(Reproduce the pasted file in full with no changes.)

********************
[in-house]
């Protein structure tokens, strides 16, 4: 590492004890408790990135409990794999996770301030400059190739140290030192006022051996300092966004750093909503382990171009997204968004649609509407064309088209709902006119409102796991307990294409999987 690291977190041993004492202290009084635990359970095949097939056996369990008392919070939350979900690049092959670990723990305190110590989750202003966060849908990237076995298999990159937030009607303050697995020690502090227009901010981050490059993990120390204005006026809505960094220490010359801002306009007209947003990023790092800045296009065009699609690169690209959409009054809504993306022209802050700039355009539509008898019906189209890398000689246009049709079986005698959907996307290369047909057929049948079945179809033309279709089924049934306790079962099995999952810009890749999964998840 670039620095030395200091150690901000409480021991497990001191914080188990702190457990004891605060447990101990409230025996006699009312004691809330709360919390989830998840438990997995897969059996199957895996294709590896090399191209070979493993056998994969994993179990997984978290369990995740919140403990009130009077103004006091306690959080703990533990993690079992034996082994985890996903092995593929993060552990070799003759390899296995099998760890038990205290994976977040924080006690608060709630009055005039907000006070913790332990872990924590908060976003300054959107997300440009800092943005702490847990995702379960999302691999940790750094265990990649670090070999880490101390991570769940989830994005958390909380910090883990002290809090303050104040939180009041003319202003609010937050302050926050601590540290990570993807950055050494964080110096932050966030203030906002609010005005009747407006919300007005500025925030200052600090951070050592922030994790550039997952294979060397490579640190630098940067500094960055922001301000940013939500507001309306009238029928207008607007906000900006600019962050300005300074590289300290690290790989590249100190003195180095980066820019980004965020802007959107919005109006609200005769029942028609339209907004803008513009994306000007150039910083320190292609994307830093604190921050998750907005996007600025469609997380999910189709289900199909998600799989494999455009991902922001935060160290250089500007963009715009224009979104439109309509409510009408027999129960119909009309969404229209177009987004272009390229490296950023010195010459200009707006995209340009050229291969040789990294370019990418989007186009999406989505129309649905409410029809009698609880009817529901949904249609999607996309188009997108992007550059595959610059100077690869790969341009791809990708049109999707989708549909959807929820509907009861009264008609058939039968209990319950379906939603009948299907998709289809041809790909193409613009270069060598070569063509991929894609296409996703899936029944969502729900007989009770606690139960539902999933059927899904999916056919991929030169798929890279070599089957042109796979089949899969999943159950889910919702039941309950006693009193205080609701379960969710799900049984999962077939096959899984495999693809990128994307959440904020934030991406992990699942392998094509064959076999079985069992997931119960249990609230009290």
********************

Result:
[in-house]
């Protein structure tokens, strides 16, 4: 590492004890408790990135409990794999996770301030400059190739140290030192006022051996300092966004750093909503382990171009997204968004649609509407064309088209709902006119409102796991307990294409999987 690291977190041993004492202290009084635990359970095949097939056996369990008392919070939350979900690049092959670990723990305190110590989750202003966060849908990237076995298999990159937030009607303050697995020690502090227009901010981050490059993990120390204005006026809505960094220490010359801002306009007209947003990023790092800045296009065009699609690169690209959409009054809504993306022209802050700039355009539509008898019906189209890398000689246009049709079986005698959907996307290369047909057929049948079945179809033309279709089924049934306790079962099995999952810009890749999964998840 670039620095030395200091150690901000409480021991497990001191914080188990702190457990004891605060447990101990409230025996006699009312004691809330709360919390989830998840438990997995897969059996199957895996294709590896090399191209070979493993056998994969994993179990997984978290369990995740919140403990009130009077103004006091306690959080703990533990993690079992034996082994985890996903092995593929993060552990070799003759390899296995099998760890038990205290994976977040924080006690608060709630009055005039907000006070913790332990872990924590908060976003300054959107997300440009800092943005702490847990995702379960999302691999940790750094265990990649670090070999880490101390991570769940989830994005958390909380910090883990002290809090303050104040939180009041003319202003609010937050302050926050601590540290990570993807950055050494964080110096932050966030203030906002609010005005009747407006919300007005500025925030200052600090951070050592922030994790550039997952294979060397490579640190630098940067500094960055922001301000940013939500507001309306009238029928207008607007906000900006600019962050300005300074590289300290690290790989590249100190003195180095980066820019980004965020802007959107919005109006609200005769029942028609339209907004803008513009994306000007150039910083320190292609994307830093604190921050998750907005996007600025469609997380999910189709289900199909998600799989494999455009991902922001935060160290250089500007963009715009224009979104439109309509409510009408027999129960119909009309969404229209177009987004272009390229490296950023010195010459200009707006995209340009050229291969040789990294370019990418989007186009999406989505129309649905409410029809009698609880009817529901949904249609999607996309188009997108992007550059595959610059100077690869790969341009791809990708049109999707989708549909959807929820509907009861009264008609058939039968209990319950379906939603009948299907998709289809041809790909193409613009270069060598070569063509991929894609296409996703899936029944969502729900007989009770606690139960539902999933059927899904999916056919991929030169798929890279070599089957042109796979089949899969999943159950889910919702039941309950006693009193205080609701379960969710799900049984999962077939096959899984495999693809990128994307959440904020934030991406992990699942392998094509064959076999079985069992997931119960249990609230009290």